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These are the good old days

The technology for fully driverless cars is still a few years away from being commercially viable. But as it arrives, the social gains in safety, time and convenience will be too large to ignore. Federal and state governments have been mandating safety features in cars for years — and automated driving will eventually be safer than a significant share of the drivers currently on the road.

To save time, I'm already starting to get all nostalgic about the good old days of staring fixedly at the bumpers ahead of me and wincing every time someone in the next lane weaves back and forth. But before long, I suspect we will look back with bemusement on the days when enormous crowds of people each maneuvered their own piece of transportation machinery weighing several thousand pounds within a few feet of each other, both at high speeds and in stop-and-start conditions.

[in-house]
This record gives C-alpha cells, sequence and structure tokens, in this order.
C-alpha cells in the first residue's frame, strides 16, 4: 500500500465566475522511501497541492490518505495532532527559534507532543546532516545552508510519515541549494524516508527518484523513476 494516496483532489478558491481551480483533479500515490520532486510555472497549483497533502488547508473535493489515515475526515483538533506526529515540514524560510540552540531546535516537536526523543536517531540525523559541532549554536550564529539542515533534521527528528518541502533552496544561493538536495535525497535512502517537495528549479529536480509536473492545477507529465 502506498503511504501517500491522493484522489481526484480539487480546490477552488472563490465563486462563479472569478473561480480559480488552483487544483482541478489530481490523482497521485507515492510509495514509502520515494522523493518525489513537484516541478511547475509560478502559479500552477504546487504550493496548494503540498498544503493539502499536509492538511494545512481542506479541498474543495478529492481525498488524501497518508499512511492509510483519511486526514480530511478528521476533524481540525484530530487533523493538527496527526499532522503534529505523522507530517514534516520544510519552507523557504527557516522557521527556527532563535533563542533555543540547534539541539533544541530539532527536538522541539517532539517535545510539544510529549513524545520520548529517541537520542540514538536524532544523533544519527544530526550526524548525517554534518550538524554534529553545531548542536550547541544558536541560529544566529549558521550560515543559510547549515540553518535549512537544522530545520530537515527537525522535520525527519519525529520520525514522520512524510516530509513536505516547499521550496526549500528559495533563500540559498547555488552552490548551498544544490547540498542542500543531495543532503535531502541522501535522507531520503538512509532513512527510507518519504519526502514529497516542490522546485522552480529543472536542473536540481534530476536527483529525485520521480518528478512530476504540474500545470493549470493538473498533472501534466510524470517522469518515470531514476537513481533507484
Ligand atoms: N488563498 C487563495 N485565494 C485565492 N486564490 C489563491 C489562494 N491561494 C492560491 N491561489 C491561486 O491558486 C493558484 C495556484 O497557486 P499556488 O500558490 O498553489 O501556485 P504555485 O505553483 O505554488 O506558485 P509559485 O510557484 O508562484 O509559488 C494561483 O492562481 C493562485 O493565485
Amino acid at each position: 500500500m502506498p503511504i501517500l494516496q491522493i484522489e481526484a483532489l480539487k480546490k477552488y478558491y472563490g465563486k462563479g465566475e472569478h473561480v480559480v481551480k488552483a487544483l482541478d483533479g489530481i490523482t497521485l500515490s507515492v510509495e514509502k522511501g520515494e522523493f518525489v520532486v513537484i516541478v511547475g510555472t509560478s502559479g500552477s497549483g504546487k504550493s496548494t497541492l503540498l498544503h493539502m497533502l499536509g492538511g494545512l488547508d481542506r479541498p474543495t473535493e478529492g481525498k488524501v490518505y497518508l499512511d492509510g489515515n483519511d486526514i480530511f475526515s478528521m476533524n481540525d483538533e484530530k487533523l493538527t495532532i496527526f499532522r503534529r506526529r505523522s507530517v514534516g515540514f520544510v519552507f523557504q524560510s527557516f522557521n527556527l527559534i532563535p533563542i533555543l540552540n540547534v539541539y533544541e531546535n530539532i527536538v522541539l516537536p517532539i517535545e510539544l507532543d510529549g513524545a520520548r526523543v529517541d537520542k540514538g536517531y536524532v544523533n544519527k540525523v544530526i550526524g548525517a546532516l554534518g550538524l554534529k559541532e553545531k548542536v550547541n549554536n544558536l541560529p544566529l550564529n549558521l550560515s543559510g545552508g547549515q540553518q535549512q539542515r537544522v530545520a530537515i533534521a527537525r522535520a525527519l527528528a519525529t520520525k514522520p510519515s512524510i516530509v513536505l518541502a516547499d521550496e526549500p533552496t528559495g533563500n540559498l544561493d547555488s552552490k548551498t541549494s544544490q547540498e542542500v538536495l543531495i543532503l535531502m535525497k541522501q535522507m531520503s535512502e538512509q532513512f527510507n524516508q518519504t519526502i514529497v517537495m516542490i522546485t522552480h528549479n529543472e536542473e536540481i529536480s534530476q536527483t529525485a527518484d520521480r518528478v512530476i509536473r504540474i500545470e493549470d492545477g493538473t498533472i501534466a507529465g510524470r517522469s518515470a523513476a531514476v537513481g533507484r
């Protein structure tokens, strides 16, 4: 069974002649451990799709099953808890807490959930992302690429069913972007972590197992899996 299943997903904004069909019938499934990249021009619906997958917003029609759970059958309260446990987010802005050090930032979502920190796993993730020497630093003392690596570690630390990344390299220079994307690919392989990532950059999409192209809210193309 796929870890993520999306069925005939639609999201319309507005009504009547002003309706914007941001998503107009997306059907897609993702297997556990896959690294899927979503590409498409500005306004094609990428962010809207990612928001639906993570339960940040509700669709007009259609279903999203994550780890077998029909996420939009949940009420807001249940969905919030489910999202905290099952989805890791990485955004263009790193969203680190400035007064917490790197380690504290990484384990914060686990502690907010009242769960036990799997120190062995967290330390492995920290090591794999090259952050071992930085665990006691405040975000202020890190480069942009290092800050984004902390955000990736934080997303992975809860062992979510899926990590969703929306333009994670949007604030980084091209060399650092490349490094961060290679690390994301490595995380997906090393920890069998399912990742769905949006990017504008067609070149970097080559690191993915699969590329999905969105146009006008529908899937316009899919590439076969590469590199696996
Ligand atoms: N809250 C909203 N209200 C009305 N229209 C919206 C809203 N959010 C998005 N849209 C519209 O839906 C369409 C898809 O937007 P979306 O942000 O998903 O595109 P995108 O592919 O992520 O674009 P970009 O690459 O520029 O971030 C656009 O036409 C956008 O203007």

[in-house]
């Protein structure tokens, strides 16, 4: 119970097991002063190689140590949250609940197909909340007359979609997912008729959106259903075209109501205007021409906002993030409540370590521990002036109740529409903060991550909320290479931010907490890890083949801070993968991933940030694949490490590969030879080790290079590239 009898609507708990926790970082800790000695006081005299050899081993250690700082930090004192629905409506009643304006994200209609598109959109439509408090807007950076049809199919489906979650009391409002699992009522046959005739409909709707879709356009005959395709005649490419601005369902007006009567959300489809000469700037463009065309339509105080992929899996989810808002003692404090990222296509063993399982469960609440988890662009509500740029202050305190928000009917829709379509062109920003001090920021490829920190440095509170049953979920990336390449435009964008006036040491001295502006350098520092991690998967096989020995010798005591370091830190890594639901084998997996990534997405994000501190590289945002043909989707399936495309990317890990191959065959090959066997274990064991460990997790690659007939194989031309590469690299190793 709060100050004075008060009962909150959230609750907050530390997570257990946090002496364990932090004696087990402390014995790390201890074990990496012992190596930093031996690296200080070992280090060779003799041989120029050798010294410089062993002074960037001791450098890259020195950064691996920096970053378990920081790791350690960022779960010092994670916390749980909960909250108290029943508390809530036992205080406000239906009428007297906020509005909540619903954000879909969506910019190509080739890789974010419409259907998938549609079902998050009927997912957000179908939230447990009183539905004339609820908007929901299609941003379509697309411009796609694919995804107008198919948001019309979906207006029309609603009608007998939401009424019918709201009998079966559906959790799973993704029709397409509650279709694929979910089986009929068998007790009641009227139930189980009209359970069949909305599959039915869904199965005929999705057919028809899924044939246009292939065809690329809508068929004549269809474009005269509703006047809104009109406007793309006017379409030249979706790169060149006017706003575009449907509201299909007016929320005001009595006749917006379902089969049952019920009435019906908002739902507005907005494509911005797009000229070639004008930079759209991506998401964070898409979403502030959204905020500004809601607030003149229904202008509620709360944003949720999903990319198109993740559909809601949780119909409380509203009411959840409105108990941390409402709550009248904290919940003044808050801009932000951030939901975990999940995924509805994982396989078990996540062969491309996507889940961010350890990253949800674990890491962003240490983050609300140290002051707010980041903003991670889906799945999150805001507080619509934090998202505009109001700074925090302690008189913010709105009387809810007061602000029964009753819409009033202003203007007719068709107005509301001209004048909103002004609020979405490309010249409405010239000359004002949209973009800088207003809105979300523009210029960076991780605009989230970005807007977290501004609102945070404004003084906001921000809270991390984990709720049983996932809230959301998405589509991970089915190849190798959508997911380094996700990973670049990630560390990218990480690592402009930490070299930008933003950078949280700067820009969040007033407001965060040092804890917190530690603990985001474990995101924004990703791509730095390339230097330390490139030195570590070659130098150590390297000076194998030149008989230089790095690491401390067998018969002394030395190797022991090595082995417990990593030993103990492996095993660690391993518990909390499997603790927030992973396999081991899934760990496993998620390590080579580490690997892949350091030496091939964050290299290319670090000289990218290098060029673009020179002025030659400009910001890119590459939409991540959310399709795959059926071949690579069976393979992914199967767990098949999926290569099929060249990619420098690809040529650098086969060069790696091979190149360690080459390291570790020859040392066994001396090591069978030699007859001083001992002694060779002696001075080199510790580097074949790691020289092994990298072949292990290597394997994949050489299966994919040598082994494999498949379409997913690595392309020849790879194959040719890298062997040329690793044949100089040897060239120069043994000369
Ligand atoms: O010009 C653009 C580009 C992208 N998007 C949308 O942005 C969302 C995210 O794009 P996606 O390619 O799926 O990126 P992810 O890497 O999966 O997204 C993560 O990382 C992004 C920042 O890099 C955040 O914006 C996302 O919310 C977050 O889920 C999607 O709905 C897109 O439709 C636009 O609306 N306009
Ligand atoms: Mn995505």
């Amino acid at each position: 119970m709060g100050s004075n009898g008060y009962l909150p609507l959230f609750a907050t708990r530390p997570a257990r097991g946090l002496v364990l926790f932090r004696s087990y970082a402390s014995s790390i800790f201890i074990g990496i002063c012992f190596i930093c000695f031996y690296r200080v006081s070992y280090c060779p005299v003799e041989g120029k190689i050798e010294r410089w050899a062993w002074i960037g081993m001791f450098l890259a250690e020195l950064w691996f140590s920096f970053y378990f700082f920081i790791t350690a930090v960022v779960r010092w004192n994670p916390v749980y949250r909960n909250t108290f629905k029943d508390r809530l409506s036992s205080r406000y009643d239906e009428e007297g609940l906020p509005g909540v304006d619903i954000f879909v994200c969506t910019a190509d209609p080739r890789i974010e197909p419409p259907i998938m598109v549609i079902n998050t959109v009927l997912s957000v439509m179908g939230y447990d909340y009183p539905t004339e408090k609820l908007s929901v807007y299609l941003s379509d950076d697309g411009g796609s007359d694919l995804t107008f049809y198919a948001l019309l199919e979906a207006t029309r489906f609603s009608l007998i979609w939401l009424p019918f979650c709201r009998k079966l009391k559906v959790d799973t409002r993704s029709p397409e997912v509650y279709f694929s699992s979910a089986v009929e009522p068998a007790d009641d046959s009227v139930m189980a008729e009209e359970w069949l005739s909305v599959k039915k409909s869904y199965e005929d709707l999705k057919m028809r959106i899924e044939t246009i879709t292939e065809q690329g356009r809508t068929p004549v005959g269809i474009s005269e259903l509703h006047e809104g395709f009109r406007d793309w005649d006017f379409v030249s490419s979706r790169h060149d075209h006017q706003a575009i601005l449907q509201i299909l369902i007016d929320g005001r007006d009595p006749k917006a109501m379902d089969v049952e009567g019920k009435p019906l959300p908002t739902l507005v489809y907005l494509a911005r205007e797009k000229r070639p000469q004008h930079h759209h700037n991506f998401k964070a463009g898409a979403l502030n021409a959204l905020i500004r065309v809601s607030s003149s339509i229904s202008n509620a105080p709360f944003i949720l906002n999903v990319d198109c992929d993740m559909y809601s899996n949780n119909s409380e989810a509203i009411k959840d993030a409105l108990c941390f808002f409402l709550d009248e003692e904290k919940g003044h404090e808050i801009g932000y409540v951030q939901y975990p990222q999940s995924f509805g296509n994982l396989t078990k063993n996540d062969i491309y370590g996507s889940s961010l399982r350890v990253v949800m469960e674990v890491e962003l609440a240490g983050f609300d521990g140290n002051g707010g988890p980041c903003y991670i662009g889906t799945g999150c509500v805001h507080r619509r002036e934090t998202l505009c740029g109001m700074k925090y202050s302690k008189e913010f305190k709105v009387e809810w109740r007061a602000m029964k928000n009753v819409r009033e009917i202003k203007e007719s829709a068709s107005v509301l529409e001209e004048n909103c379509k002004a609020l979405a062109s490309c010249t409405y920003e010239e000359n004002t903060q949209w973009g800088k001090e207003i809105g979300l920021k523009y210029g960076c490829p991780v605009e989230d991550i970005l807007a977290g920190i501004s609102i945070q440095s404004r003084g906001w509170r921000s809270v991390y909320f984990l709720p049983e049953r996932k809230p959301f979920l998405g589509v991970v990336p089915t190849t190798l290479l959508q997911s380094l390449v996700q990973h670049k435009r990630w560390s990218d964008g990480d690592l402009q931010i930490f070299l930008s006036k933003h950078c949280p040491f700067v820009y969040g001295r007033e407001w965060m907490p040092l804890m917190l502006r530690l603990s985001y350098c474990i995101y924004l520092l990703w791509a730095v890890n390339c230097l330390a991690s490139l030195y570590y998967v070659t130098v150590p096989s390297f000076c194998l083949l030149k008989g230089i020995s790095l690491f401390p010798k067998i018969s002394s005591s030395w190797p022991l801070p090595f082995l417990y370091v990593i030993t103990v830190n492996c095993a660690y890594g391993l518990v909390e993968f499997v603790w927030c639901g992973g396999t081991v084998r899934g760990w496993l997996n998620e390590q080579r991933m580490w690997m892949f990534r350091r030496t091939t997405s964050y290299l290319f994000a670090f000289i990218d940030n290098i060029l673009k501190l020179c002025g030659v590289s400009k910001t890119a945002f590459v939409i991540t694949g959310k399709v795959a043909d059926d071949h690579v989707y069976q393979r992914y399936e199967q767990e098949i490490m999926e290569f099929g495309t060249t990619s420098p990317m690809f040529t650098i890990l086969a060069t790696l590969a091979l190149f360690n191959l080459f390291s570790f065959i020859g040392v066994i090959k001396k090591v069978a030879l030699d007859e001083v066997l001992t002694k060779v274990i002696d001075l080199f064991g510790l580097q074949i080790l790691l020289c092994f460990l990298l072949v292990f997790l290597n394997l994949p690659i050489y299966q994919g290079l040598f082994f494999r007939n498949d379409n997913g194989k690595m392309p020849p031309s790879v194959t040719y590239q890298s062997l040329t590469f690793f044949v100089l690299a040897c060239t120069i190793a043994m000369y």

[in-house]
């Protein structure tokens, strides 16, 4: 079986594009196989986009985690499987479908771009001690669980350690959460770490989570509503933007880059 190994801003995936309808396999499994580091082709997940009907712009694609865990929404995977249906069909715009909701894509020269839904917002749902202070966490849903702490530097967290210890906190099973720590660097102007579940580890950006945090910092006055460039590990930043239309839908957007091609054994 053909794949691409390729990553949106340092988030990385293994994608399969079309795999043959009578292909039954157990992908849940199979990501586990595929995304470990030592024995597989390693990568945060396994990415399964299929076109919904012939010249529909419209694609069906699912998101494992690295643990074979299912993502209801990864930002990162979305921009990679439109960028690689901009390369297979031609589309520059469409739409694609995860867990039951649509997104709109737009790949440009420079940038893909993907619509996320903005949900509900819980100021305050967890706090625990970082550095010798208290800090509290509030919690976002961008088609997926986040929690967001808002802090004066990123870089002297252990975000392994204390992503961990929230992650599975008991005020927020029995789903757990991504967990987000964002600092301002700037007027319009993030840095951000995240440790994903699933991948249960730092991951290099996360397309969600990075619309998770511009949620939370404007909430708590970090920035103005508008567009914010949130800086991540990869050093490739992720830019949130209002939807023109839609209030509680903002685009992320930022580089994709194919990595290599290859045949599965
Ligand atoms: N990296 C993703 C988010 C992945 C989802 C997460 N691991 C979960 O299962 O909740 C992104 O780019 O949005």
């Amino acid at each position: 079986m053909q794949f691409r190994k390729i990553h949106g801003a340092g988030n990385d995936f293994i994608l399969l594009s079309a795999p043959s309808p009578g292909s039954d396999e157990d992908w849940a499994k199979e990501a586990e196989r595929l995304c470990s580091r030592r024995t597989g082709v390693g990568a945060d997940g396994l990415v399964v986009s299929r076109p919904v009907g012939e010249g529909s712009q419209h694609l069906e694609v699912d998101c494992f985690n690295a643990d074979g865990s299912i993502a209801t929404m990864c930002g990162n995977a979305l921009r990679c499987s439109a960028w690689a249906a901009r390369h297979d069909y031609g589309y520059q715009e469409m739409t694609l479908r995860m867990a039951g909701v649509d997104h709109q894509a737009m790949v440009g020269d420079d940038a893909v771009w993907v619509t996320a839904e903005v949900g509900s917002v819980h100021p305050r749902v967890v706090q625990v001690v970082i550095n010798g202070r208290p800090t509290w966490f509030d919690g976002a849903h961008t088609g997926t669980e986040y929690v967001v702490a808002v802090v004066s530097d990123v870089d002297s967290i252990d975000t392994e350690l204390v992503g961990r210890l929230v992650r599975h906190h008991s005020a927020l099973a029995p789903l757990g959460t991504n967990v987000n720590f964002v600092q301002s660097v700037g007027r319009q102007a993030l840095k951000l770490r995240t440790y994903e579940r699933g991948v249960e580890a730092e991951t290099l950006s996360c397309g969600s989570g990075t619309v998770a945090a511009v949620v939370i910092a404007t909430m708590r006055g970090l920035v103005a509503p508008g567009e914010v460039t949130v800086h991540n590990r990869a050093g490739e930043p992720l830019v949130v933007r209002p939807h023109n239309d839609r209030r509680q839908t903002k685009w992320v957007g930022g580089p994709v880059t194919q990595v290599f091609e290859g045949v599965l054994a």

Automobile travel transformed how people relate to distance: It decentralized how people live and work, and gave them a new array of choices for everything from the Friday night date to the long-distance road trip. I occasionally marvel that we can take our family of five, with all our gear, door-to-door for a getaway to a YMCA family camp 250 miles away in northern Minnesota — all for the marginal cost of less than a tank of gas.

As driverless cars transform transportation yet again, adding levels of flexibility, safety and convenience, the car will become a sort of mobile room, just a place to spend time while the rest of our lives are going on.


Timothy Taylor is managing editor of the Journal of Economic Perspectives, based at Macalester College in St. Paul.